Blencowe Hall, Blencow
Blencowe Hall near Greystoke is one of the most visually intriguing buildings in Cumbria. This is mainly due to the eye catching "gash" in the masonry wall located in the South Tower facing the road, which some believe was the result of an attack on the building around 1640 by Parliamentary forces during the English Civil War.
In 2006 when the practice was approached by our clients Mr and Mrs Rowley to work on this building we were delighted to have been given the opportunity to work on such a prestigious and locally significant project.
However this elation was short lived as we were saddened to see the level of delapidation that the existing building had fallen into.The 'fortified' towers (North and South) were in a ruinous state, both having no floor or roof structures, with only fireplaces and internal staircases remaining as a clue to the former glory of these structures.
Large sections of the embattled parapet walls were missing to the North Tower where substantial modern damage was caused by the insertion of a monopitch agricultural roof at the second floor level. Similarily, the South Tower had suffered substantial settlement over time causing the three storey 'gash' and the un-nerving lean in the masonry wall at the corner of the structure. The existing habitable accommodation located in the central (East) wing and the West wing was in need of refurbishment and substantial redecoration. All existing metal windows were beyond salvaging and in most cases were already replaced with timber windows not in-keeping with the building. Sanitary facilities required modernisation with the heating system requiring replacement. Damp issues were in evidence in various locations. On top of all this, the current room layout needed re-configuring.
The overall vision was to refurbish the buidling sympathetically whilst bringing it up to modern standards to fulfill its new role as a prestigious holiday home for groups of upto 24 persons.
The gash in the wall to the SouthTower ruin that made it such a spectacle would remain in the new proposal but now behind it would be a wall of glass and discrete steel structure with small balconies with glass balustrading at First and Second floor level for the inhabitants to enjoy the view.
In both towers, accommodation has been reinstated with floors relating to existing fireplace positions. Existing stone staircases formerly open to the air, were now made water tight with new 'cap houses' at Third floor level which provide access to the new lead roofs. The missing North Tower embattled parapet have been rebuilt in salvaged matching stone recovered from the site.
The re-working of the internal spaces has seen the re-positioning of the kitchen into the West Wing closer to the Dining Space located within the South Tower. The Grand Library (sitting area) is located in the North Tower at First floor level allowing for 2no. accessible bedrooms below at Ground Floor level . Much of the accommodation at First and Second floor level is given over to bedroom accommodation with most rooms benefitting from high specification en suite bathrooms.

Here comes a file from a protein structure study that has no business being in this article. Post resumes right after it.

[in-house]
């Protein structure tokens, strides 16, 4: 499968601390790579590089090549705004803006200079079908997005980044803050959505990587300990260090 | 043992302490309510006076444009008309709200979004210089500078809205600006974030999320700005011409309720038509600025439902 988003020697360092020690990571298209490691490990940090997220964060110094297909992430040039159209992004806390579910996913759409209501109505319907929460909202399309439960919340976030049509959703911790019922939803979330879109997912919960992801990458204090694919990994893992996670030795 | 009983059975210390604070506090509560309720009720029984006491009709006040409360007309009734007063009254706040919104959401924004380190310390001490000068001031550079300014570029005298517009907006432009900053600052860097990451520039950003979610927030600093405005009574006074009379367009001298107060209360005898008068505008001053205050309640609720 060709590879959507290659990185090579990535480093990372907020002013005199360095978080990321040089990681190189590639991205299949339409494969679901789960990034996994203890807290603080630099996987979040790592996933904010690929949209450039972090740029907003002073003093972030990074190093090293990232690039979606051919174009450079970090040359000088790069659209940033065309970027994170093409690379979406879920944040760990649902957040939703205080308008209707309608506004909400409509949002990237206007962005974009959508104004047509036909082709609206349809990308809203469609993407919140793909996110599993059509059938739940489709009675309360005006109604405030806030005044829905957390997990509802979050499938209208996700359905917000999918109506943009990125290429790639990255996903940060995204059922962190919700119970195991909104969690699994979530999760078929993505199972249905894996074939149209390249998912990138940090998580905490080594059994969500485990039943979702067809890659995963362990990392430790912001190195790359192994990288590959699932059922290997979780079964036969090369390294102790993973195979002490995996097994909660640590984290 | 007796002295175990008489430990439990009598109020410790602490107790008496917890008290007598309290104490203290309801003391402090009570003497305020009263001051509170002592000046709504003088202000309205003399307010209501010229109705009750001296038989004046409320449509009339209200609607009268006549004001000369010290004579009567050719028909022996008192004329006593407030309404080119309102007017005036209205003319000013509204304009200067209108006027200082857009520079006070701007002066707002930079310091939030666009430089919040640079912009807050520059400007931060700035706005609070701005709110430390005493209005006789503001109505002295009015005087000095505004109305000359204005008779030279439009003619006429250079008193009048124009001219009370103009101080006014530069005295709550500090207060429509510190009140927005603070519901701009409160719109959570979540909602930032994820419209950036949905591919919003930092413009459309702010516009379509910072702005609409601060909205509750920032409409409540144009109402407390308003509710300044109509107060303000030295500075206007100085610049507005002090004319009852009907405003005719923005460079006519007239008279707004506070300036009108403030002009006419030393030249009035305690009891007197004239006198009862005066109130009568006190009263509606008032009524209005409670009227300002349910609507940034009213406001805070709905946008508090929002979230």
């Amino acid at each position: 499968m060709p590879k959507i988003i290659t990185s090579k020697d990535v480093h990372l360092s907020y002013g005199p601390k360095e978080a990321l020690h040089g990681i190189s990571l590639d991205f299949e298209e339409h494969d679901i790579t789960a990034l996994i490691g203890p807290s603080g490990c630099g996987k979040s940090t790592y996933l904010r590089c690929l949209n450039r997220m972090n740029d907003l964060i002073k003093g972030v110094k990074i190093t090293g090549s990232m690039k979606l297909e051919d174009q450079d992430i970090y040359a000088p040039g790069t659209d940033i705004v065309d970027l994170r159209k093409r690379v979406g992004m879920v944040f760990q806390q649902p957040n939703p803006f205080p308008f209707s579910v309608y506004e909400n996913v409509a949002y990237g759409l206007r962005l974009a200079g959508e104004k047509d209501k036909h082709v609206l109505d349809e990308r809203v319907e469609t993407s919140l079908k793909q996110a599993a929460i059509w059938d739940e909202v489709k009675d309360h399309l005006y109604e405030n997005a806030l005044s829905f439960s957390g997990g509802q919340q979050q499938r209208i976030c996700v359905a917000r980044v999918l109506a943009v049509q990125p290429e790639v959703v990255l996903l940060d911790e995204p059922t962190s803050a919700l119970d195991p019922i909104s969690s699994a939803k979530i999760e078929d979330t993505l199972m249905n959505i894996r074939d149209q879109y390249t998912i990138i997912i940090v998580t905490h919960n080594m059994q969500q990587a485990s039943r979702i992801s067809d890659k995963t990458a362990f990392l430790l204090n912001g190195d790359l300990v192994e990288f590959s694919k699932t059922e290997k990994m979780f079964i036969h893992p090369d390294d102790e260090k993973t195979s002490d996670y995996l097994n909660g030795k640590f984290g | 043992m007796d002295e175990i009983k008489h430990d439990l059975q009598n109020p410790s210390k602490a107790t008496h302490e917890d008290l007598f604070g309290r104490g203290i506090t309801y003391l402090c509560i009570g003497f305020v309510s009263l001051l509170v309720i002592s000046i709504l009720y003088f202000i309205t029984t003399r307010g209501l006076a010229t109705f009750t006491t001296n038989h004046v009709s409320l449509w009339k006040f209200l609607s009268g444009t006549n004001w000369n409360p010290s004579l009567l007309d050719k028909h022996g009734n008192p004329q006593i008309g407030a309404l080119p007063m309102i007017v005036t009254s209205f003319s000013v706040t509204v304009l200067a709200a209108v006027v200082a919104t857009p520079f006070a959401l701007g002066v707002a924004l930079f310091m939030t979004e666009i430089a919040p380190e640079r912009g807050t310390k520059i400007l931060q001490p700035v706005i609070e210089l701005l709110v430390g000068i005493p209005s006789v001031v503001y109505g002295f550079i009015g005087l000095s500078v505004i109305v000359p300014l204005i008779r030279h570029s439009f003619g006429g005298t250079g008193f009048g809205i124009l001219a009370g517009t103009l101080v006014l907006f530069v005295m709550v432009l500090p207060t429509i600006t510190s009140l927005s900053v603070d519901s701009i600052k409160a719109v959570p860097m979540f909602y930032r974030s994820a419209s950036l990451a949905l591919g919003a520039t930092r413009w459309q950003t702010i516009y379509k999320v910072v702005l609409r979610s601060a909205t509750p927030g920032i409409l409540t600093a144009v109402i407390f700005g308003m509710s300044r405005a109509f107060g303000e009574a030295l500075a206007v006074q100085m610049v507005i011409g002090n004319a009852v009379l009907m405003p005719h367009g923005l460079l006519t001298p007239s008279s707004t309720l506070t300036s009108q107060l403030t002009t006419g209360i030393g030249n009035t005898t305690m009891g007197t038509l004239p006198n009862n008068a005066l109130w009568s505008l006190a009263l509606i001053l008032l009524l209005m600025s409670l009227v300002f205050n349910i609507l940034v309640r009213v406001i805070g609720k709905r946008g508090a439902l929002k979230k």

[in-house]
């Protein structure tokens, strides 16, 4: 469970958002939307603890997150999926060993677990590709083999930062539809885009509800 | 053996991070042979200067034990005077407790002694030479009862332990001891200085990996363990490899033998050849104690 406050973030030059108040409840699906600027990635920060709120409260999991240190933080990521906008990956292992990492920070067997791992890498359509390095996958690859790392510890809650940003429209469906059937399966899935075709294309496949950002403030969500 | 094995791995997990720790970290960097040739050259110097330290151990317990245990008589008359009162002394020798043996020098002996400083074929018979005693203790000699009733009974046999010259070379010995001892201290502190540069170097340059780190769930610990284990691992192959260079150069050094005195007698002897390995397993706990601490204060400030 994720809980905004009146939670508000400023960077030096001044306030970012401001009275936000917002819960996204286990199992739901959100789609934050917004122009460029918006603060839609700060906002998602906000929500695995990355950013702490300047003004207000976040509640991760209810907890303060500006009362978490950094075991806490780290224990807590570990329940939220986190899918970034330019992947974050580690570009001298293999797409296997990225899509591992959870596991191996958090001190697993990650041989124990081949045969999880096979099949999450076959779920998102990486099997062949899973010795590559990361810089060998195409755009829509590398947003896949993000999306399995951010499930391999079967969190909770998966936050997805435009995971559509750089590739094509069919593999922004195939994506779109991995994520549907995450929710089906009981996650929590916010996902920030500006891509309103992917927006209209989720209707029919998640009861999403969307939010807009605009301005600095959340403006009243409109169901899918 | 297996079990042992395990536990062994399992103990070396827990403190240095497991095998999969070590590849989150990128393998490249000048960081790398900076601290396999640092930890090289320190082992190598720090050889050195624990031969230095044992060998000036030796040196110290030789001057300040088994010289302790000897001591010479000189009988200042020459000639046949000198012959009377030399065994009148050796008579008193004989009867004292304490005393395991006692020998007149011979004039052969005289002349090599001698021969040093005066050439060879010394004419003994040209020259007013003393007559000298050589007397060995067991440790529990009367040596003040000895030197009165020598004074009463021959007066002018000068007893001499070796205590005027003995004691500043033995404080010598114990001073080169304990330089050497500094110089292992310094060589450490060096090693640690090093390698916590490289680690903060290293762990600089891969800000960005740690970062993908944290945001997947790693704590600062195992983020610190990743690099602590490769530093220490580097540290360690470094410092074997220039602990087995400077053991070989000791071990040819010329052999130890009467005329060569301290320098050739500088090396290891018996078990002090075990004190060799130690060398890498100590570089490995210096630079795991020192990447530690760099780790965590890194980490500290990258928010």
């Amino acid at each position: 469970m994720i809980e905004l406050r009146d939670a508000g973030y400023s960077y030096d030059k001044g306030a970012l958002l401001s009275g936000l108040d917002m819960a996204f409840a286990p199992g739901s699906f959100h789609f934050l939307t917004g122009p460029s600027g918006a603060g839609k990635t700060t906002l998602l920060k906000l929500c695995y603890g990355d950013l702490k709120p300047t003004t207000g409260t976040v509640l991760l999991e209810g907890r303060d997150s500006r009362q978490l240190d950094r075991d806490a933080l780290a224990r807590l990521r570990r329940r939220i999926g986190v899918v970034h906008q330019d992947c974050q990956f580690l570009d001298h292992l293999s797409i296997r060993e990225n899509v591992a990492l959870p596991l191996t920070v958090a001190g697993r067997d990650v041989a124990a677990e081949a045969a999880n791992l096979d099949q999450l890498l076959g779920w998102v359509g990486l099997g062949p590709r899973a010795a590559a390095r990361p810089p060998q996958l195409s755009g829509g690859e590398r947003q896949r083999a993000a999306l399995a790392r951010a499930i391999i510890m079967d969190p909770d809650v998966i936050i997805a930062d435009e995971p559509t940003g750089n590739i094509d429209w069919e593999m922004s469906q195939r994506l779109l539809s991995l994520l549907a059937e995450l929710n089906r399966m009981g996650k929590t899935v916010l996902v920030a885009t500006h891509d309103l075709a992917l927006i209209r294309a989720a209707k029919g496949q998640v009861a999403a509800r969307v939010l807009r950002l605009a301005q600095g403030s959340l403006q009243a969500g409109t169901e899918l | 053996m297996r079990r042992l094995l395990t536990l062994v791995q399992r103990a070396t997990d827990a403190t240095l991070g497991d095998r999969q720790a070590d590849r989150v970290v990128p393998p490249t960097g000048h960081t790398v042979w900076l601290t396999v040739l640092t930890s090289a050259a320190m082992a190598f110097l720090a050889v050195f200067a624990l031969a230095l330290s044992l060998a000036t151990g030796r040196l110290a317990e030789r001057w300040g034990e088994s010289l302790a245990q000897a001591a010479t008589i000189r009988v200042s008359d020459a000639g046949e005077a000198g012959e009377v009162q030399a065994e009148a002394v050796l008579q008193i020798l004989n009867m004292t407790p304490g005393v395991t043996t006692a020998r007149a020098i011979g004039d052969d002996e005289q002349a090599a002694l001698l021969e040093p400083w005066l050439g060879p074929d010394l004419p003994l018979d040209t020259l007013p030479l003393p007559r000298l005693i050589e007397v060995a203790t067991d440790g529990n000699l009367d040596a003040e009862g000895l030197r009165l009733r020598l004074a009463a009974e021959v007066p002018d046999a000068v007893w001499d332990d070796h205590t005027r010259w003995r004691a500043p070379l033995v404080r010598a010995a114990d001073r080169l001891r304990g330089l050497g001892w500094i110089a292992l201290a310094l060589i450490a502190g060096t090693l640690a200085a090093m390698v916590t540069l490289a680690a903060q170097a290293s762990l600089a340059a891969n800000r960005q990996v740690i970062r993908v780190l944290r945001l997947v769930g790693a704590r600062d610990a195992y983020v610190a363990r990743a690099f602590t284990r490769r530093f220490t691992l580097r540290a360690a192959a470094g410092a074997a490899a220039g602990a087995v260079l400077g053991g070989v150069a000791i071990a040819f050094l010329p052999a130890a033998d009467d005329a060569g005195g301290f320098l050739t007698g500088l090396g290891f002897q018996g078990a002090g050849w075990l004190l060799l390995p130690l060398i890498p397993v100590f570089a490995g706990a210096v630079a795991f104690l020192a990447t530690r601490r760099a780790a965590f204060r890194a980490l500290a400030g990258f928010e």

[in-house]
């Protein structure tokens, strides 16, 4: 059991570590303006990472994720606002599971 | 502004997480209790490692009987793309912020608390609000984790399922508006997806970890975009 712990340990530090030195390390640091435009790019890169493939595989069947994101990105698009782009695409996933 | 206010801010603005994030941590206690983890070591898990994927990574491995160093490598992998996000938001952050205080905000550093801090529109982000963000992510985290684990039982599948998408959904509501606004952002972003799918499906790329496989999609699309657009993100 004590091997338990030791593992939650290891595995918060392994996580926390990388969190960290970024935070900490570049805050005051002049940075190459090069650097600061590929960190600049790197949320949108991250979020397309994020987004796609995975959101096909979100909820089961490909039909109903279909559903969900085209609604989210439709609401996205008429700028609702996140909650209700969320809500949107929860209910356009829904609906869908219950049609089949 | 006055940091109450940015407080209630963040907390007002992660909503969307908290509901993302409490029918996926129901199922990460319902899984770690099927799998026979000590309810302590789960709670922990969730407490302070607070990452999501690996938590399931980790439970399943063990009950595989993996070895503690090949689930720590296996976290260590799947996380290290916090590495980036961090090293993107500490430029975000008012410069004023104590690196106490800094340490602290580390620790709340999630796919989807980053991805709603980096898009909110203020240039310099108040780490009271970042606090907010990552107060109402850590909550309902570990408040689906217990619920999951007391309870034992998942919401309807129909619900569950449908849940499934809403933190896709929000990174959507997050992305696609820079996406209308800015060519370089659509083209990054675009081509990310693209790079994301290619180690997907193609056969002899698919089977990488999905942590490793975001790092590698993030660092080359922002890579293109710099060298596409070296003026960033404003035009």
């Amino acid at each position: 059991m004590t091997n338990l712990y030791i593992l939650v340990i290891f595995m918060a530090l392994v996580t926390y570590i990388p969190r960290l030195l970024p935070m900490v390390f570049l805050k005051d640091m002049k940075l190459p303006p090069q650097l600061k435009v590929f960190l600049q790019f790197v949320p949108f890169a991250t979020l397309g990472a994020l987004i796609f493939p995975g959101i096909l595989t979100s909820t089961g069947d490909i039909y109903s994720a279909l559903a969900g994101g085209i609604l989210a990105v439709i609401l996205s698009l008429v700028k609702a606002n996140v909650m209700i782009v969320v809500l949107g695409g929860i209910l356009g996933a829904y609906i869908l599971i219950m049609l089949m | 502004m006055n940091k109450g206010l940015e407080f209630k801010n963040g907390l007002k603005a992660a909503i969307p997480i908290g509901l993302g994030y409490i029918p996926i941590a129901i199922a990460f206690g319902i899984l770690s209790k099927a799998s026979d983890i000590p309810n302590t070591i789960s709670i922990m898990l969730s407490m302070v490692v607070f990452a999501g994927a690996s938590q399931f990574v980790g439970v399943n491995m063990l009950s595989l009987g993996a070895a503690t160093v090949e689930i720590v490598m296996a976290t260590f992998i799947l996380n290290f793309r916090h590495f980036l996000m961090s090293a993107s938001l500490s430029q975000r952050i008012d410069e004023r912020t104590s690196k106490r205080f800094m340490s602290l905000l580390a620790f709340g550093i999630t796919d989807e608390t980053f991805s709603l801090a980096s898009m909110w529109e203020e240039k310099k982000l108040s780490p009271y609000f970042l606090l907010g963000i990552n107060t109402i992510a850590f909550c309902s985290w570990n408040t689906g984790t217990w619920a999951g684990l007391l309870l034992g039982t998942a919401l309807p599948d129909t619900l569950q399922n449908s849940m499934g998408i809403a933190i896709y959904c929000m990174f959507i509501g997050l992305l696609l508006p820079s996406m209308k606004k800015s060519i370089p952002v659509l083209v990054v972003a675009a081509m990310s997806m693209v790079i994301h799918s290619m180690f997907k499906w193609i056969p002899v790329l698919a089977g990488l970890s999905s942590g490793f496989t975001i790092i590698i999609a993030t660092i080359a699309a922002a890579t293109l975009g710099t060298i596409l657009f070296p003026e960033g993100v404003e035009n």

All windows have been replaced with new metal thin profile units with a brown/black powder coated finish. New external doors, floors and floor beams have been made from oak. Internal walls are finished in lime plaster and painted with a proprietary limewash paint. New 'flat' roof structures and hidden gutters to the North and South towers are finished in lead.
The existing heating system has been overhauled with a new oil fired system feeding under floor heating at Ground floor level and radiators at First floor level. The existing drainage system has been abandoned and replace with a new state of the art reed bed system with treated water discharging into a new wildlife pond on land adjacent to the building. A considered landscaping strategy of judicial tree planting has been incorporated to create an appropriate setting for the building.
It would once have been standard conservation practise to leave both towers at Blencowe Hall as ruins, but English Heritage supported the clients desire to bring these structures back into use,- a building that is being maintained because people use it has far better long term prospects than one from where the inhabitants derive no practical benefit.
English Heritage has recognised it as among the top 20 exemplar conservation projects of recent years, and is identified in their publication 'Constructive Conservation in Practice' as a project that demonstrates a new forward thinging way of rescuing ruins or delapidated building as part of regeneration.
Open for bookings in July 2009 the finished building is a testimony to the clients determination and vision, and all those who have invested their time, expertise and labour to realise the project.
The hall is open for bookings- please follow the link